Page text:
We lost to the Braves on Wednesday, 6-1.  Lackey gave up a run, a solo homer, on four hits during his two innings; he threw forty-one pitches, twenty-five for strikes.  He threw one two-seam, and the rest were all four-seams.  We saw this from him last spring as well; he pitches to contact so he’ll be healthy by the time Opening Day rolls around.  But he needs to find a balance between pitching to contact for that purpose and maintaining arm strength.  Ellsbury hit, Pedroia walked on a full count, and Papi had three hits and a stand-up stolen base.  Okajima struck out two in a perfect inning of work.

We were shut out by the Phillies on Thursday, 2-0.  Stolmy Pimentel filled in for Beckett.  Jenks debuted with a scoreless inning, and Wheeler allowed two hits.  Oh, and Ruben Amaro, Jr., the Phillies’ general manager, said that we’re the best team in the Majors.  Us.  Not them.  Us.  Keeping in mind of course that this is Spring Training, not a preview of October, so that doesn’t count for much.  Although I’m rather inclined to think that it does at least count for something.  At the very least, it’s someone recognizing what Red Sox Nation already knows.

On Friday, we beat the Yankees.  5-3.  I don’t care if it’s Spring Training, the regular season, or the postseason; I love beating the Yankees anytime, anywhere.  Buchholz pitched three scoreless innings.  Adrian Gonzalez took his first batting practice.  He took eighty swings, five more than his scheduled amount.  Everything looked good

On Saturday, the Marlins crushed us, 11-2.  Dice-K allowed seven runs, five earned on six hits.  It wasn’t pretty.  Wake gave up two runs on five hits in two and two-thirds innings of work.  Salty caught him for the first time and, given the fact that he’d hardly had any experience with knuckleballs in his career, he actually fared quite well.  Paps turned in a scoreless inning, and Jenks was impressive.  Meanwhile, Ellsbury and Crawford played into the seventh, with Crawford posting his first hit, against the Orioles.  He went two for three with a walk.

Lester was supposed to start today but he’s got the flu, so Michael Bowden will fill in.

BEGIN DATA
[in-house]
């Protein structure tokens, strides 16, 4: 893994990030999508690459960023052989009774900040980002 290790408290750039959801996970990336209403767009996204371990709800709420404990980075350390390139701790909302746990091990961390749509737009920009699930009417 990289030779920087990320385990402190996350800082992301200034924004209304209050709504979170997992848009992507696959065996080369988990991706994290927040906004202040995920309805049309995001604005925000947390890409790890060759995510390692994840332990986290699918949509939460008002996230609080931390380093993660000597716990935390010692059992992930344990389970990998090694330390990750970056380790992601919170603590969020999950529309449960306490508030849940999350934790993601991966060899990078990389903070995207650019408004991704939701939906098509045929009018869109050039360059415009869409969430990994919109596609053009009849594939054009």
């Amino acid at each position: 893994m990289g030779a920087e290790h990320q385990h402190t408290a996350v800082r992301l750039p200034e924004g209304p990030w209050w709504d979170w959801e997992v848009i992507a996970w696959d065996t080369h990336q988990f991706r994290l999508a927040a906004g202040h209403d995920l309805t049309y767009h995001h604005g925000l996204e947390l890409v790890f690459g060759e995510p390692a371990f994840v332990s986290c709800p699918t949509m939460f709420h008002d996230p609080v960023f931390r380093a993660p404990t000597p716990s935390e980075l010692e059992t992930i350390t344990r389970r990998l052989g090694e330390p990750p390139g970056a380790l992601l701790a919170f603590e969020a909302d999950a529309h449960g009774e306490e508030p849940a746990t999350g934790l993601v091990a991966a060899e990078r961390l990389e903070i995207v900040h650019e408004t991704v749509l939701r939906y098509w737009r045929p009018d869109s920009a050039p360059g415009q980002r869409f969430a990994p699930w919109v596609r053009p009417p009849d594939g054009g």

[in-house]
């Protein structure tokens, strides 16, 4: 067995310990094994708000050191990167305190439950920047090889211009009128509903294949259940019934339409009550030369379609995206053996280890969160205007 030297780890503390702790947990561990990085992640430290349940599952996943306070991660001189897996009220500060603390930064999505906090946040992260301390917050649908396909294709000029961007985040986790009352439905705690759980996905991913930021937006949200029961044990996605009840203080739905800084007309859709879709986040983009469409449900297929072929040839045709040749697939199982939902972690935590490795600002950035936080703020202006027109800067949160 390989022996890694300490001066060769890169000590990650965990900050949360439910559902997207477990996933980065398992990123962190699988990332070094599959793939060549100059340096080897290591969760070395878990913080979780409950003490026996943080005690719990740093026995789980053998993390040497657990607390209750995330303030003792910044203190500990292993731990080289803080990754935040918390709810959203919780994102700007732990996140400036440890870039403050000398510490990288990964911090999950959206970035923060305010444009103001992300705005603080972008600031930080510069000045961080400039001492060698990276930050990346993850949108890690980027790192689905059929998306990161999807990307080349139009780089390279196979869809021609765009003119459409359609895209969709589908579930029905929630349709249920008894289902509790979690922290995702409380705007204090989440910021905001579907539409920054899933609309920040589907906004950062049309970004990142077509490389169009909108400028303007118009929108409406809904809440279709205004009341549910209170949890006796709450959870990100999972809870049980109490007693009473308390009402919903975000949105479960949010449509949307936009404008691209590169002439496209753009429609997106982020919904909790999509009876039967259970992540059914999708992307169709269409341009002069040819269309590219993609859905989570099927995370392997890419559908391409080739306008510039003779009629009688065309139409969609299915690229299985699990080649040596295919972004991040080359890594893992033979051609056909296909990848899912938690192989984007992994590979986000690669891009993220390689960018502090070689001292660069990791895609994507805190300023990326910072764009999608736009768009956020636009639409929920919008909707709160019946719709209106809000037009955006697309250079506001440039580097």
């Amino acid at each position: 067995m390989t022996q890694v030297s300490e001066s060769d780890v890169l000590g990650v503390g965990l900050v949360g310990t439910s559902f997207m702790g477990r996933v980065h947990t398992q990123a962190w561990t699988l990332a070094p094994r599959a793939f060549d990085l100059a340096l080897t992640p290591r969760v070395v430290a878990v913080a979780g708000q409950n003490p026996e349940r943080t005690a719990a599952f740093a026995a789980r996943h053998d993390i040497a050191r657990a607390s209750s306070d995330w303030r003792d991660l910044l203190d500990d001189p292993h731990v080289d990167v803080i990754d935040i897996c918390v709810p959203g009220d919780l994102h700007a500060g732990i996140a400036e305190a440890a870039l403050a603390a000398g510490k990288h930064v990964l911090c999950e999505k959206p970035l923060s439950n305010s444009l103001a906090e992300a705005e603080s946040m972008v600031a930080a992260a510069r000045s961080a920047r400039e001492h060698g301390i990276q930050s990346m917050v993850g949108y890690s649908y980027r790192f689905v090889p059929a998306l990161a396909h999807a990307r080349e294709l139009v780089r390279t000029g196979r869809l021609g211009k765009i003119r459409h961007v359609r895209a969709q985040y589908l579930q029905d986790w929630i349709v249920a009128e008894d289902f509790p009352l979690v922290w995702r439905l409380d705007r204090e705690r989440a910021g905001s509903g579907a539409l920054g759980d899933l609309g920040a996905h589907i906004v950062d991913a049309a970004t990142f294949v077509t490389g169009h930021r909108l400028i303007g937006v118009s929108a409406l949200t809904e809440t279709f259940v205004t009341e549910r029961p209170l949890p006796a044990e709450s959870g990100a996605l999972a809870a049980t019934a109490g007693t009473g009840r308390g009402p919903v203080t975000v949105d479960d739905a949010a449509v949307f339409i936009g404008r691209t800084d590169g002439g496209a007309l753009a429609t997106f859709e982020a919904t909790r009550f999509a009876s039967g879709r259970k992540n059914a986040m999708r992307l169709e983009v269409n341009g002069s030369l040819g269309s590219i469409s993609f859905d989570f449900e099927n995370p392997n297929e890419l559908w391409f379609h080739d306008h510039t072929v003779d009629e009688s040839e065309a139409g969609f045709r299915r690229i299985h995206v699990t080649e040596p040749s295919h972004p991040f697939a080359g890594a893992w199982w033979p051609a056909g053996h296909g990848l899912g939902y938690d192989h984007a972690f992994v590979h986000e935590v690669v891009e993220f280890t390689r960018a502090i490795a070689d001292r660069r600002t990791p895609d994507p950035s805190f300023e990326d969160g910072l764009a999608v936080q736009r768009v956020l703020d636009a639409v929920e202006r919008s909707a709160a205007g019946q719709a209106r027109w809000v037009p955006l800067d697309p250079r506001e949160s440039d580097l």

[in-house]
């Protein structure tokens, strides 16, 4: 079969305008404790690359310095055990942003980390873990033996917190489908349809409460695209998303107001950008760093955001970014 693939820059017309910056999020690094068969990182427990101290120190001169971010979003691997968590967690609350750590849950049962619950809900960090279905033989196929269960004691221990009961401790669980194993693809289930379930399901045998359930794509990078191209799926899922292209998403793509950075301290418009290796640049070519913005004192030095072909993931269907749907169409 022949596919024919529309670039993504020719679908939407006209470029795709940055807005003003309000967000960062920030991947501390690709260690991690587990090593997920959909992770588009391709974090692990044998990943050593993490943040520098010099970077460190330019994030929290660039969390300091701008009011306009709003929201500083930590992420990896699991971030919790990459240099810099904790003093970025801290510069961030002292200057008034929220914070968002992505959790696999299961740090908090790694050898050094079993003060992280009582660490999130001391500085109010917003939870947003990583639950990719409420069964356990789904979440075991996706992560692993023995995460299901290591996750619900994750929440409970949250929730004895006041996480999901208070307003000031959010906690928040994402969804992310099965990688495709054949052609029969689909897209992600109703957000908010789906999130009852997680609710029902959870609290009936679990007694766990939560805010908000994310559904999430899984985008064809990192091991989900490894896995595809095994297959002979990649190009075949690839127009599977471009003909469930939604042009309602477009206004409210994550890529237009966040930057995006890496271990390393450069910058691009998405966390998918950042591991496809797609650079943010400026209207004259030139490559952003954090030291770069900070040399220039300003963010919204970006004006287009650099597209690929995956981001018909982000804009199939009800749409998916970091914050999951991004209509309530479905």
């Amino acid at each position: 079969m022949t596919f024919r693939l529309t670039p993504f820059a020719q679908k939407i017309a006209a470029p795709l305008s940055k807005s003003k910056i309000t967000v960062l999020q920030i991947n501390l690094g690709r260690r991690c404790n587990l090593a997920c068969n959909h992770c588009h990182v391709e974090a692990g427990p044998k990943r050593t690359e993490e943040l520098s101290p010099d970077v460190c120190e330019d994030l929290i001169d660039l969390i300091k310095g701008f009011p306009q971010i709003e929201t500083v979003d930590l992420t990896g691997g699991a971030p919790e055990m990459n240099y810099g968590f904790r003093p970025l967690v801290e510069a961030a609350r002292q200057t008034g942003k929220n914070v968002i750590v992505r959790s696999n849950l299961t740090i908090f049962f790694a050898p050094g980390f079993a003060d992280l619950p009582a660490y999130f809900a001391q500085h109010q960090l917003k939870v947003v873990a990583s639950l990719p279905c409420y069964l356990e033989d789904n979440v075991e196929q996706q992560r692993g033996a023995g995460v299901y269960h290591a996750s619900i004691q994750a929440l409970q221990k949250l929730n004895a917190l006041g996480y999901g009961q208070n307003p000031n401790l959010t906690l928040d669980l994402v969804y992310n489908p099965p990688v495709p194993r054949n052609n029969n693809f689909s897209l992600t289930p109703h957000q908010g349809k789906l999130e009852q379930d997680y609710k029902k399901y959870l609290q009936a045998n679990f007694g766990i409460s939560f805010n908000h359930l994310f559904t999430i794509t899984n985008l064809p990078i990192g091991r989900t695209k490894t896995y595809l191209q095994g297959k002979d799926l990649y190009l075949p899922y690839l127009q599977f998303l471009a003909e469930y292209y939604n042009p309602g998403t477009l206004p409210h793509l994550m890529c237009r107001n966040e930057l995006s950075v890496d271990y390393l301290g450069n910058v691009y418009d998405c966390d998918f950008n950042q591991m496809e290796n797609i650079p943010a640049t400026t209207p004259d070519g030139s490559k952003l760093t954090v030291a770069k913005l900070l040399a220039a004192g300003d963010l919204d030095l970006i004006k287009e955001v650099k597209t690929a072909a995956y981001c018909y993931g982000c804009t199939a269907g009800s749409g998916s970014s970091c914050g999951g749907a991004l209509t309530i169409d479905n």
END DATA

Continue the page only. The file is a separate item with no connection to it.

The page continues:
One other thing.  Yes, the Cardinals failed to iron out a deal with Albert Pujols, despite the fact that he made it perfectly clear that he’s not interested in negotiating during the season.  Why they didn’t just fork over the cash, I have no idea.  It’s not like they could possibly spend it on anyone better.  Whether the Cards will actually allow Pujols of all people to reach free agency is unclear.  What is clear is that he is not coming to Boston.  No matter how great of a player he might be, it makes absolutely no sense to bring him here.  We just traded substantially for an awesome first baseman; we didn’t do that to purposefully not work out a deal with him, let him walk during free agency, and sign away all our financial resources for the next decade for one guy.  So, provided we keep Gonzalez, which is basically the whole point of that entire move, what would we do with Pujols? We could make him a DH, I guess.  But he’s thirty-one years old and headed for the Hall of Fame.  He’s not a DH.  He’s a first baseman.  And he is not coming to Boston.  But that’s fine.  We don’t need him.  What we do need is to work out a deal with Gonzalez before Pujols hits free agency so that Pujols in no way affects Gonzalez’s contract.  Gonzalez is awesome, like I said, but if we’re not going to sign away all our financial resources for the next decade to Pujols, we’re not going to sign away half our financial resources for the next decade on Gonzalez just because he’s the next best thing.  Will not happen.  I actually wouldn’t be surprised if the deal is already done but they’re keeping it quiet until after the season starts to minimize luxury tax ramifications.  The point is that we’re going to keep it reasonable and responsible.  That’s just how we roll.